Theoretical Investigation of Intracellular Transport by Molecular Motors
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Molecular motors are protein nanomachines that organize the internal order of all eukaryotic cells by shuttling intracellular cargos. Kinesins, dyneins, and myosins are three identified superfamilies of molecular motors which often function together within the cells. All of these motors power cellular motility using energy derived from adenosine triphosphate (ATP) hydrolysis. Molecular biology has revealed that the functional impairments of molecular motors would contribute to various human diseases, such as Alzheimer and cancer. Engineering developments have also emerged regarding the utilization of molecular motors in nanorobotics with a variety of missions, such as molecular communications. Despite this progress, the properties of intracellular cargo transport are not well understood. Motivated by the recent experimental findings, this thesis proposes computational and mathematical frameworks to investigate two different modes of intracellular cargo transport driven by (i) a single motor and by (ii) an assembly of two coupled identical motors. We focus on the cargo transport by kinesins because kinesin stepping kinetic scheme has been developed previously, and recent experiments have further measured input parameters for our theory. Nevertheless, our models are rather general and can be applied to other types of cytoskeletal molecular motors.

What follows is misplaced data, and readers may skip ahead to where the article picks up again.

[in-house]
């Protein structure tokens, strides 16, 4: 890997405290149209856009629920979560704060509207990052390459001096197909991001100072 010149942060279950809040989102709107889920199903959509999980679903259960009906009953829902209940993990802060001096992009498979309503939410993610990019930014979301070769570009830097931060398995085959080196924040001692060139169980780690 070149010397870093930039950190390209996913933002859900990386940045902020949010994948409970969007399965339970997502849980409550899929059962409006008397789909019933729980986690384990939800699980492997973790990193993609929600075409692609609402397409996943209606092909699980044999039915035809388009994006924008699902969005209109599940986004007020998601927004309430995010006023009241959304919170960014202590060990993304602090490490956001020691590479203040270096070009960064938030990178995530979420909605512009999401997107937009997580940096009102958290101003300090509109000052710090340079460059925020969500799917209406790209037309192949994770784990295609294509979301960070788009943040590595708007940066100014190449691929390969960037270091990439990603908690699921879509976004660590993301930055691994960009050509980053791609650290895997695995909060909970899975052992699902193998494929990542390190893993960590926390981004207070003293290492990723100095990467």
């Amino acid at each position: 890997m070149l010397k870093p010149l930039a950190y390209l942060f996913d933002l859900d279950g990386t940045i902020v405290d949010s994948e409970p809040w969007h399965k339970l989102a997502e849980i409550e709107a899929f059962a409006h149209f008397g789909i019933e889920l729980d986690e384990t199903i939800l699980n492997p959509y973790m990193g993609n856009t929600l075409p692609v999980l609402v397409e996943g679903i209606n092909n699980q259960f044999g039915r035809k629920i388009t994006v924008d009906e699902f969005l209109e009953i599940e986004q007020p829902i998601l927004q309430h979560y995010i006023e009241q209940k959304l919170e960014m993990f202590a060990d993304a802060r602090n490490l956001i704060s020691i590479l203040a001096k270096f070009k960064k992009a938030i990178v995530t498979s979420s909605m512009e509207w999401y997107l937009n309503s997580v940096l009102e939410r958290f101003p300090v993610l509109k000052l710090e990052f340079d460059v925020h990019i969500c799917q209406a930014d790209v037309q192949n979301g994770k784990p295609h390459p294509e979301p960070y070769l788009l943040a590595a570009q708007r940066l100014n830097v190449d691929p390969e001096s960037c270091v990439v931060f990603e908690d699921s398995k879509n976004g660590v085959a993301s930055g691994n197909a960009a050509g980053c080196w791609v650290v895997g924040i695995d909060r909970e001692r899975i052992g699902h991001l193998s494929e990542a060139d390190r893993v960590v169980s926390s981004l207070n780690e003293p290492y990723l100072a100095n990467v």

Thesis (PhD Doctorate)
Doctor of Philosophy (PhD)
School of Information and Communication Technology
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Adenosine triphosphate (ATP) hydrolysis